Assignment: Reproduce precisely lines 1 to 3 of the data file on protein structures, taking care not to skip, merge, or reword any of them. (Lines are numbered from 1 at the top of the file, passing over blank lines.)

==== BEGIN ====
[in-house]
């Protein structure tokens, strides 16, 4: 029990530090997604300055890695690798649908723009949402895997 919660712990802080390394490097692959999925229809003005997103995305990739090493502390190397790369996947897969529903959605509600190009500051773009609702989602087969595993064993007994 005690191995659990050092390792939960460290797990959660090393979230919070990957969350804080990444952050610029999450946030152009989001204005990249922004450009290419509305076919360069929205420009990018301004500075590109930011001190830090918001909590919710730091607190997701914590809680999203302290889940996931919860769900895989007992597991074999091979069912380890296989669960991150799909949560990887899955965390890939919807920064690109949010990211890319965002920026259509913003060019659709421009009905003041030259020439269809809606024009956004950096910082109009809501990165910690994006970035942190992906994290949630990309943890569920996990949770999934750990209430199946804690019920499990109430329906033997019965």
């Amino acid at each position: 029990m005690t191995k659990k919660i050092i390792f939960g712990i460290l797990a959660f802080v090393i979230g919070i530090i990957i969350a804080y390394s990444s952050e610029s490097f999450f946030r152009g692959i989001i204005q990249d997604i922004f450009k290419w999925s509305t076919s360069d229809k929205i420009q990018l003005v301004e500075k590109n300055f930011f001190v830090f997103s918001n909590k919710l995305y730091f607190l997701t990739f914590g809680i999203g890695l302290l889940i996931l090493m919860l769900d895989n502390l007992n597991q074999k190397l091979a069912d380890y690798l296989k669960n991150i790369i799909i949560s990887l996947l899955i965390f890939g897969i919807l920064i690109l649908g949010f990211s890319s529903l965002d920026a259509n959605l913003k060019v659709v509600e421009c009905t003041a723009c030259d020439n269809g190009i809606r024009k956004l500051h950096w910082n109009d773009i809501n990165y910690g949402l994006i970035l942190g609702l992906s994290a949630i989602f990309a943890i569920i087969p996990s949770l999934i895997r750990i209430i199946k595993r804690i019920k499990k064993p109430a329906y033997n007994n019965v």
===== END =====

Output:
[in-house]
């Protein structure tokens, strides 16, 4: 029990530090997604300055890695690798649908723009949402895997 919660712990802080390394490097692959999925229809003005997103995305990739090493502390190397790369996947897969529903959605509600190009500051773009609702989602087969595993064993007994 005690191995659990050092390792939960460290797990959660090393979230919070990957969350804080990444952050610029999450946030152009989001204005990249922004450009290419509305076919360069929205420009990018301004500075590109930011001190830090918001909590919710730091607190997701914590809680999203302290889940996931919860769900895989007992597991074999091979069912380890296989669960991150799909949560990887899955965390890939919807920064690109949010990211890319965002920026259509913003060019659709421009009905003041030259020439269809809606024009956004950096910082109009809501990165910690994006970035942190992906994290949630990309943890569920996990949770999934750990209430199946804690019920499990109430329906033997019965």
């Amino acid at each position: 029990m005690t191995k659990k919660i050092i390792f939960g712990i460290l797990a959660f802080v090393i979230g919070i530090i990957i969350a804080y390394s990444s952050e610029s490097f999450f946030r152009g692959i989001i204005q990249d997604i922004f450009k290419w999925s509305t076919s360069d229809k929205i420009q990018l003005v301004e500075k590109n300055f930011f001190v830090f997103s918001n909590k919710l995305y730091f607190l997701t990739f914590g809680i999203g890695l302290l889940i996931l090493m919860l769900d895989n502390l007992n597991q074999k190397l091979a069912d380890y690798l296989k669960n991150i790369i799909i949560s990887l996947l899955i965390f890939g897969i919807l920064i690109l649908g949010f990211s890319s529903l965002d920026a259509n959605l913003k060019v659709v509600e421009c009905t003041a723009c030259d020439n269809g190009i809606r024009k956004l500051h950096w910082n109009d773009i809501n990165y910690g949402l994006i970035l942190g609702l992906s994290a949630i989602f990309a943890i569920i087969p996990s949770l999934i895997r750990i209430i199946k595993r804690i019920k499990k064993p109430a329906y033997n007994n019965v």